London Marathon organizers announced Tuesday that Mo Farah will toe the line at this year’s race, and with this announcement came some even bigger news: that this could be Farah’s final race as a professional. While he has yet to explicitly say he will be retiring, he did tell The Guardian that this season will probably be his last. If that is the case, the 2023 London Marathon will be a race to remember.
— TCS London Marathon (@LondonMarathon) January 31, 2023
One last lap
Farah was vague when asked if this year would be his last time racing the London Marathon, but he did say he wants to give the race “another shot and, most importantly, get to the start line feeling healthy.” He noted that he has had “a tough few years with injuries,” but he cannot wait to get back on the race course. “I’ve got nothing to prove in this race. It’ll just be nice to be back on the streets of London, knowing that everyone’s behind you and cheering you on.”
Farah told The Guardian that he got back to running after injury in December, and while he may still compete after the London Marathon, this may be it for him. “I’m not going to go to the Olympics. 2023 will probably be my last year,” he said. Of course, there’s always a chance he won’t retire just yet, especially if another chance to compete for Great Britain comes up. “If it came down to it, towards the end of the year, and you are capable and got picked for your country, then I would never turn that down.”
Four-time Olympic champion Mo Farah confirmed his participation in April's London Marathon, which could prove to be his last competitive event ✅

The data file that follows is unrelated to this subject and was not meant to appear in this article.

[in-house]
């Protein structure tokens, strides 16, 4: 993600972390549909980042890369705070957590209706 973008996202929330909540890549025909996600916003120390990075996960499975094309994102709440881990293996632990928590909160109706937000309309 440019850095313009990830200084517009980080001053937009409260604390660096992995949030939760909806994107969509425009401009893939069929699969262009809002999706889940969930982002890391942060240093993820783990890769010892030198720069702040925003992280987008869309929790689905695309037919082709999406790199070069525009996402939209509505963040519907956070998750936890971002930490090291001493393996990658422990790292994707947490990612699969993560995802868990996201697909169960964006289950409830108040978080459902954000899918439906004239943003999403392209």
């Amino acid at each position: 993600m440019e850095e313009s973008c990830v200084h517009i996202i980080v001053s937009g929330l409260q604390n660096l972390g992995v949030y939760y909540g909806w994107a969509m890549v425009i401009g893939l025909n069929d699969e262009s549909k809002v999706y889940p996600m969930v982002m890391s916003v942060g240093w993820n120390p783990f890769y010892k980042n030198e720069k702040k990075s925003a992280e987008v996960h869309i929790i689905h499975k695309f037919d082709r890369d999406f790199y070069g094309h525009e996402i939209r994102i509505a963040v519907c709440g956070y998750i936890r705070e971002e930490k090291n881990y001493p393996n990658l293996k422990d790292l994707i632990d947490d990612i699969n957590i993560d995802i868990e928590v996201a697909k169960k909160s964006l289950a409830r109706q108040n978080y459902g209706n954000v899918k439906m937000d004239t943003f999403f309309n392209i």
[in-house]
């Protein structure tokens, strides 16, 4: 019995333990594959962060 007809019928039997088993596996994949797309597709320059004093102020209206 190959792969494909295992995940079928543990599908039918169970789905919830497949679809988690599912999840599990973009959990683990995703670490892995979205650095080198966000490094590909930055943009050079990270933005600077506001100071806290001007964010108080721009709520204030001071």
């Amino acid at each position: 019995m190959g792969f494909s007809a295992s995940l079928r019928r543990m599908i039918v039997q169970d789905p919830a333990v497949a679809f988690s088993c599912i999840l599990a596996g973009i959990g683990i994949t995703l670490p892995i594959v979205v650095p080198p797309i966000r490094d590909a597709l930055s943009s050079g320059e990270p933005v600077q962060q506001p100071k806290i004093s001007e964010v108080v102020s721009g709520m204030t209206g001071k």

The 39-year-old expects 2023 to be his final year of racing before retirement ⏱️
— BBC Sport (@BBCSport) January 31, 2023
A storied career
Farah is without doubt one of the greatest runners in the history of the sport. He owns six world championship crowns (all on the track, in the 5,000m and 10,000m) and four Olympic gold medals (he completed the 5,000m-10,000m double in both 2012 and 2016). In 2013, he jumped to the marathon, and a year later, he ran to an eighth-place finish in London. In the coming years, Farah competed on the road between track events. In 2015, he set the British national record in the half-marathon, running 59:32 in Lisbon.
Three years after that, he returned to the London Marathon, where he flew to a podium finish, crossing the line in third and setting himself up nicely for a record-breaking performance in Chicago just a few months later, when he ran the British marathon best of 2:05:11 en route to the win. All in all, Farah owns eight British national records, the European 10,000m record (26:46.57) and the world one-hour record (21,330m), earning him a spot on the Mount Rushmore of all-time running greats.